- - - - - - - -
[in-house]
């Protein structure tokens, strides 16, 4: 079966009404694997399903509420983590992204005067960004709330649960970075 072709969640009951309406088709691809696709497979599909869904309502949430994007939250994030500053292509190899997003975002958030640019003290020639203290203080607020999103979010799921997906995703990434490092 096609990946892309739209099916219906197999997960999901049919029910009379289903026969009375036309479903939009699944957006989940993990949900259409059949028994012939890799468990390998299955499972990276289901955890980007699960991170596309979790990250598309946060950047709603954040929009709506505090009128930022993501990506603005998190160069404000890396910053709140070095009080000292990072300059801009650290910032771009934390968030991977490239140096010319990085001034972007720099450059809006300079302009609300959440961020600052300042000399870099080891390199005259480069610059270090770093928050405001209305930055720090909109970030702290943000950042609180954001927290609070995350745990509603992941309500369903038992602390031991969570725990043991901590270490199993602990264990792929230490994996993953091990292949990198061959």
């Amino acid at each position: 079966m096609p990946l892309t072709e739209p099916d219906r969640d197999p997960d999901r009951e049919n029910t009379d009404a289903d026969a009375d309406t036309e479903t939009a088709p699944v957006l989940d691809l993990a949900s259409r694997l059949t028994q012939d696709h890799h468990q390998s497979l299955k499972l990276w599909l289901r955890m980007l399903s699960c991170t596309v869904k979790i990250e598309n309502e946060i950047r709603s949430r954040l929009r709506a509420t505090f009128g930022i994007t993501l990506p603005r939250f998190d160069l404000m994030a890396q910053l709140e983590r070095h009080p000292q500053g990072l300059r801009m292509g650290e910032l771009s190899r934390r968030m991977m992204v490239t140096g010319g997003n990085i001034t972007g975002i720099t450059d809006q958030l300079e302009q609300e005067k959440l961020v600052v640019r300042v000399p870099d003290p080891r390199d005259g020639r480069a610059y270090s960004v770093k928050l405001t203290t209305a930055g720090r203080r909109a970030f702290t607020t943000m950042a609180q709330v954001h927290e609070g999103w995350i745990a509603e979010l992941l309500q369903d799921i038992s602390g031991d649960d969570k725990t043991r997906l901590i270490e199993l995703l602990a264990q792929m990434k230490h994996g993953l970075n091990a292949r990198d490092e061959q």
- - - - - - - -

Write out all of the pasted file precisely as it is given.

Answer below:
[in-house]
């Protein structure tokens, strides 16, 4: 079966009404694997399903509420983590992204005067960004709330649960970075 072709969640009951309406088709691809696709497979599909869904309502949430994007939250994030500053292509190899997003975002958030640019003290020639203290203080607020999103979010799921997906995703990434490092 096609990946892309739209099916219906197999997960999901049919029910009379289903026969009375036309479903939009699944957006989940993990949900259409059949028994012939890799468990390998299955499972990276289901955890980007699960991170596309979790990250598309946060950047709603954040929009709506505090009128930022993501990506603005998190160069404000890396910053709140070095009080000292990072300059801009650290910032771009934390968030991977490239140096010319990085001034972007720099450059809006300079302009609300959440961020600052300042000399870099080891390199005259480069610059270090770093928050405001209305930055720090909109970030702290943000950042609180954001927290609070995350745990509603992941309500369903038992602390031991969570725990043991901590270490199993602990264990792929230490994996993953091990292949990198061959």
């Amino acid at each position: 079966m096609p990946l892309t072709e739209p099916d219906r969640d197999p997960d999901r009951e049919n029910t009379d009404a289903d026969a009375d309406t036309e479903t939009a088709p699944v957006l989940d691809l993990a949900s259409r694997l059949t028994q012939d696709h890799h468990q390998s497979l299955k499972l990276w599909l289901r955890m980007l399903s699960c991170t596309v869904k979790i990250e598309n309502e946060i950047r709603s949430r954040l929009r709506a509420t505090f009128g930022i994007t993501l990506p603005r939250f998190d160069l404000m994030a890396q910053l709140e983590r070095h009080p000292q500053g990072l300059r801009m292509g650290e910032l771009s190899r934390r968030m991977m992204v490239t140096g010319g997003n990085i001034t972007g975002i720099t450059d809006q958030l300079e302009q609300e005067k959440l961020v600052v640019r300042v000399p870099d003290p080891r390199d005259g020639r480069a610059y270090s960004v770093k928050l405001t203290t209305a930055g720090r203080r909109a970030f702290t607020t943000m950042a609180q709330v954001h927290e609070g999103w995350i745990a509603e979010l992941l309500q369903d799921i038992s602390g031991d649960d969570k725990t043991r997906l901590i270490e199993l995703l602990a264990q792929m990434k230490h994996g993953l970075n091990a292949r990198d490092e061959q």